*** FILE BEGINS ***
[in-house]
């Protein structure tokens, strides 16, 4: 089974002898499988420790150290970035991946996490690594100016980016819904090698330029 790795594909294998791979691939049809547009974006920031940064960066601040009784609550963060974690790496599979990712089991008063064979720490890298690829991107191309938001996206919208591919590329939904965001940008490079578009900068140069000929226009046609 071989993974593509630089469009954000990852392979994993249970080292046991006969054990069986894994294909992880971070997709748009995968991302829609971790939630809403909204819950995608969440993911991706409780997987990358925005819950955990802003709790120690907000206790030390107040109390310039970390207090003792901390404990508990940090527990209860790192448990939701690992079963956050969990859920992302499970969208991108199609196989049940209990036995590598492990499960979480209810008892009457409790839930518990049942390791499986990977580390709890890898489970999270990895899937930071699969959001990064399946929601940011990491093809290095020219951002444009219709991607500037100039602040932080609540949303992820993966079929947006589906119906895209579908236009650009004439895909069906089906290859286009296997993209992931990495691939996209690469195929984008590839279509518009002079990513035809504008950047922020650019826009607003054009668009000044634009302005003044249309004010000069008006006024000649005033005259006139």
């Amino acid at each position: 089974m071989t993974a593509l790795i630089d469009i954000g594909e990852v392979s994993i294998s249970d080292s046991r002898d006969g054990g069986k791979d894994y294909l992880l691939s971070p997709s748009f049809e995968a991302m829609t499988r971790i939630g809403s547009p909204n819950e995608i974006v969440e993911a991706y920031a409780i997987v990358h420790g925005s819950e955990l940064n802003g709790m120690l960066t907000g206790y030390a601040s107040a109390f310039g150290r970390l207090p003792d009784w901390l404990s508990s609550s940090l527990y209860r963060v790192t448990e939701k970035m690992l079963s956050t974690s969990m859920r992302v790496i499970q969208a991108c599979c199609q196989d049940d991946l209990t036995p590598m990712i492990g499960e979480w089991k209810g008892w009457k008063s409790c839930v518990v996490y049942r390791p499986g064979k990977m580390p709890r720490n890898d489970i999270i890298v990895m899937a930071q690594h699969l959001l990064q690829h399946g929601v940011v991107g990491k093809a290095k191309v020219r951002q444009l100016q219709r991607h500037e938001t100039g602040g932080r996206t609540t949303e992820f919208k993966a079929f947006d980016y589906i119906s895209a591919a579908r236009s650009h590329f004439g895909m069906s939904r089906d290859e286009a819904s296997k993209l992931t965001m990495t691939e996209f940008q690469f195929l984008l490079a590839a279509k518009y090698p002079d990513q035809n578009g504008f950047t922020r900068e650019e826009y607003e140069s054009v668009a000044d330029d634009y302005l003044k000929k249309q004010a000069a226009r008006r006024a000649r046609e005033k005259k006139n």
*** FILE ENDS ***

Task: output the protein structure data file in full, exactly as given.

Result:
[in-house]
């Protein structure tokens, strides 16, 4: 089974002898499988420790150290970035991946996490690594100016980016819904090698330029 790795594909294998791979691939049809547009974006920031940064960066601040009784609550963060974690790496599979990712089991008063064979720490890298690829991107191309938001996206919208591919590329939904965001940008490079578009900068140069000929226009046609 071989993974593509630089469009954000990852392979994993249970080292046991006969054990069986894994294909992880971070997709748009995968991302829609971790939630809403909204819950995608969440993911991706409780997987990358925005819950955990802003709790120690907000206790030390107040109390310039970390207090003792901390404990508990940090527990209860790192448990939701690992079963956050969990859920992302499970969208991108199609196989049940209990036995590598492990499960979480209810008892009457409790839930518990049942390791499986990977580390709890890898489970999270990895899937930071699969959001990064399946929601940011990491093809290095020219951002444009219709991607500037100039602040932080609540949303992820993966079929947006589906119906895209579908236009650009004439895909069906089906290859286009296997993209992931990495691939996209690469195929984008590839279509518009002079990513035809504008950047922020650019826009607003054009668009000044634009302005003044249309004010000069008006006024000649005033005259006139």
């Amino acid at each position: 089974m071989t993974a593509l790795i630089d469009i954000g594909e990852v392979s994993i294998s249970d080292s046991r002898d006969g054990g069986k791979d894994y294909l992880l691939s971070p997709s748009f049809e995968a991302m829609t499988r971790i939630g809403s547009p909204n819950e995608i974006v969440e993911a991706y920031a409780i997987v990358h420790g925005s819950e955990l940064n802003g709790m120690l960066t907000g206790y030390a601040s107040a109390f310039g150290r970390l207090p003792d009784w901390l404990s508990s609550s940090l527990y209860r963060v790192t448990e939701k970035m690992l079963s956050t974690s969990m859920r992302v790496i499970q969208a991108c599979c199609q196989d049940d991946l209990t036995p590598m990712i492990g499960e979480w089991k209810g008892w009457k008063s409790c839930v518990v996490y049942r390791p499986g064979k990977m580390p709890r720490n890898d489970i999270i890298v990895m899937a930071q690594h699969l959001l990064q690829h399946g929601v940011v991107g990491k093809a290095k191309v020219r951002q444009l100016q219709r991607h500037e938001t100039g602040g932080r996206t609540t949303e992820f919208k993966a079929f947006d980016y589906i119906s895209a591919a579908r236009s650009h590329f004439g895909m069906s939904r089906d290859e286009a819904s296997k993209l992931t965001m990495t691939e996209f940008q690469f195929l984008l490079a590839a279509k518009y090698p002079d990513q035809n578009g504008f950047t922020r900068e650019e826009y607003e140069s054009v668009a000044d330029d634009y302005l003044k000929k249309q004010a000069a226009r008006r006024a000649r046609e005033k005259k006139n």